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The awkward time O.J. Simpson visited the USC football team in 2002

LOS ANGELES - 1968: University of Southern California's quarterback O.J. Simpson sits as he puts on his shoes at the track of USC circa 1968 in Los Angeles, California. (Photo by Focus on Sport/Getty Images) *** Local Caption *** O.J. Simpson

LOS ANGELES - 1968: University of Southern California's quarterback O.J. Simpson sits as he puts on his shoes at the track of USC circa 1968 in Los Angeles, California. (Photo by Focus on Sport/Getty Images) *** Local Caption *** O.J. Simpson

ESPN's "O.J.: Made in America" documentary airing this week spent a good chunk of Part 1 showing clips from the 1968 Heisman winner's time at USC. Today, one can reasonably assume that the school where Simpson initially launched his stardom would want nothing to do with the now-infamous convict tried for double homicide in the 1995 Trial of the Century.

Which makes it all the more surreal to recall that several years after his murder acquittal, Simpson crashed a USC Orange Bowl practice -- and essentially received a hero's welcome.

Appearing our podcast "The Audible" this week, former USC captain and L.A. radio and TV personality Petros Papadakis recalled the surreal events of Dec. 28, 2002, when Simpson, then 55 and a free man living in South Florida, showed up at the Miami Dolphins' practice facility where coach Pete Carroll's team was preparing for its game against Iowa. Then-USC running back Justin Fargas had invited him.

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"I saw the moment when he walked through the doors," said Papadakis, who played at USC from 1997-2000 and was by then covering the team. "No one knew what to do. ... Does it make USC look worse if they let O.J. in or if they kick him out?"

They let him in.

Carroll, who was just beginning his seven-year run of dominance with the Trojans, had purposefully cultivated an environment where all manner of luminaries -- former players, rap stars, Will Ferrell -- routinely visited. He seemed to treat Simpson no differently.

"It was good to have him out here," Carroll told reporters afterward. "At 'SC, our guys hold a Heisman Trophy winner in the highest regard. For them to get a chance to see him and visit with him was very special for them."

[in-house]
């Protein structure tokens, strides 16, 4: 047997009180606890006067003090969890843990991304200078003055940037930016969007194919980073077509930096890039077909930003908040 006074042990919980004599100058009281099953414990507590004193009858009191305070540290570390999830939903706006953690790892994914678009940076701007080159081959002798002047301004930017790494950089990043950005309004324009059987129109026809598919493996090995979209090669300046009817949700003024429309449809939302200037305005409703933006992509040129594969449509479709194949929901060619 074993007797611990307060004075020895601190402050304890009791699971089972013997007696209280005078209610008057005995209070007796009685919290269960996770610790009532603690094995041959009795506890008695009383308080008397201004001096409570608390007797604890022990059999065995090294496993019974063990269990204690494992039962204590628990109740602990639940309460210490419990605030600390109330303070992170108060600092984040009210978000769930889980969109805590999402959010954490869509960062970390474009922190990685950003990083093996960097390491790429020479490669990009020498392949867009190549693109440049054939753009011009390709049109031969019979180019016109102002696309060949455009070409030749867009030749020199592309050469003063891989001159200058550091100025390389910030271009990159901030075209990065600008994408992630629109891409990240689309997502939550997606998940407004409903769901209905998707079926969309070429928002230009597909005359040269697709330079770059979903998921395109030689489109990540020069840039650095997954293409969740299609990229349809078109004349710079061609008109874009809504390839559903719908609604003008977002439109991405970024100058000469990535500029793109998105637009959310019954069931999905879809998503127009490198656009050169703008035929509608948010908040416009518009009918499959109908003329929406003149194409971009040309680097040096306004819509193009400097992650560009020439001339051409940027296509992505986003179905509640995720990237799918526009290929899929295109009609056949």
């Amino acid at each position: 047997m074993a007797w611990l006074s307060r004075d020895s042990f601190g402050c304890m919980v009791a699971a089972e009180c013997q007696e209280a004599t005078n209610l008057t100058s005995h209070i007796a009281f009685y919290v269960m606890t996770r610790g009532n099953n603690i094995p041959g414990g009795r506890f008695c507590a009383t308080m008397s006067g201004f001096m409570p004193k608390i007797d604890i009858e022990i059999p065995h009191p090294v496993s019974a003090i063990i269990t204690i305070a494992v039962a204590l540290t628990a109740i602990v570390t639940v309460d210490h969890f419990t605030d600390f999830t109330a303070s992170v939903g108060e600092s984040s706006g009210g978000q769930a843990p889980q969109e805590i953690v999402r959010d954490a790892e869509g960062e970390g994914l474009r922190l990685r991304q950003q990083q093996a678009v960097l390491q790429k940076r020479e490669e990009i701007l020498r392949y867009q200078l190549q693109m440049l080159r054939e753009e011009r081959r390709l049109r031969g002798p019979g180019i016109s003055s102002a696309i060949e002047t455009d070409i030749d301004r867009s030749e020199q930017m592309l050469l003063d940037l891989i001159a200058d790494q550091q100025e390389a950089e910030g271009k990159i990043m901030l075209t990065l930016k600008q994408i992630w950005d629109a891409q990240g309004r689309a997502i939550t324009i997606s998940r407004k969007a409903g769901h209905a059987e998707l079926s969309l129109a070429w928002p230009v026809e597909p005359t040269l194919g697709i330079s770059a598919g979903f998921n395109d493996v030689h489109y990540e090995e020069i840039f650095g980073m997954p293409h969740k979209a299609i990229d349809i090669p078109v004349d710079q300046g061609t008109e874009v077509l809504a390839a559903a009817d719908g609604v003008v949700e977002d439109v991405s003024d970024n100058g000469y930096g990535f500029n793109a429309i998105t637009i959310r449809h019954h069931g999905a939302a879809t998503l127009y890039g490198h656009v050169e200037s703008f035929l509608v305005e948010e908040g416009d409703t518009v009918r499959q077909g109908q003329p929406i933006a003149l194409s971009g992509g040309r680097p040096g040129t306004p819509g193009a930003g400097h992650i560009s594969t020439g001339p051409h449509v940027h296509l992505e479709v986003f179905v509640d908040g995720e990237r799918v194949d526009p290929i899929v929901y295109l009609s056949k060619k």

Simpson, mind you, did not just watch quietly from the sidelines. He chatted and posed for pictures with newly crowned Heisman winner Carson Palmer and rode a golf cart to the Trojans' locker room afterward, where, according to reports at the time, he signed autographs for players and staffers.

"To see their Heisman winner [Palmer], smile on his face, shake O.J.'s hand, smile on his face --€“ all the cameras went off," said Papadakis. "It was very controversial. You started to have old USC luminaries ... a lot of guys were really unhappy about it."

Indeed, a couple of days later, another Trojans running back great, Anthony Davis, blasted Simpson in the L.A. Times.

"That took a lot of gall to do that," Davis said. "Simpson lost the right to be with the team in those situations. If I'm involved in the biggest murder case of all time, with all the controversy that surrounded that case ... that's gall to do what he did."

Simpson himself spoke with media afterward and offered this assessment of the then 10-2 Trojans, which, given the details of his abusive relationship with ex-wife Nicole that came out during his murder case, sounds almost farcical.

"The way they're playing, beating up teams, taking over games in the fourth quarter, getting physical with teams -- it's the way we used to play and it just disappeared for the last 15, 20 years," Simpson said.

Five years later, Simpson committed the kidnapping and armed robbery in Las Vegas for which he's currently serving 33 years in prison (though up for parole next year).

Papadakis, whose father, John, befriended Simpson during their time at USC and would later open a restaurant that Simpson and Nicole frequented, shared another wild story from O.J.'s infamous L.A. car chase on our show. Subscribe here to listen: iPhone users click here | Android users click here.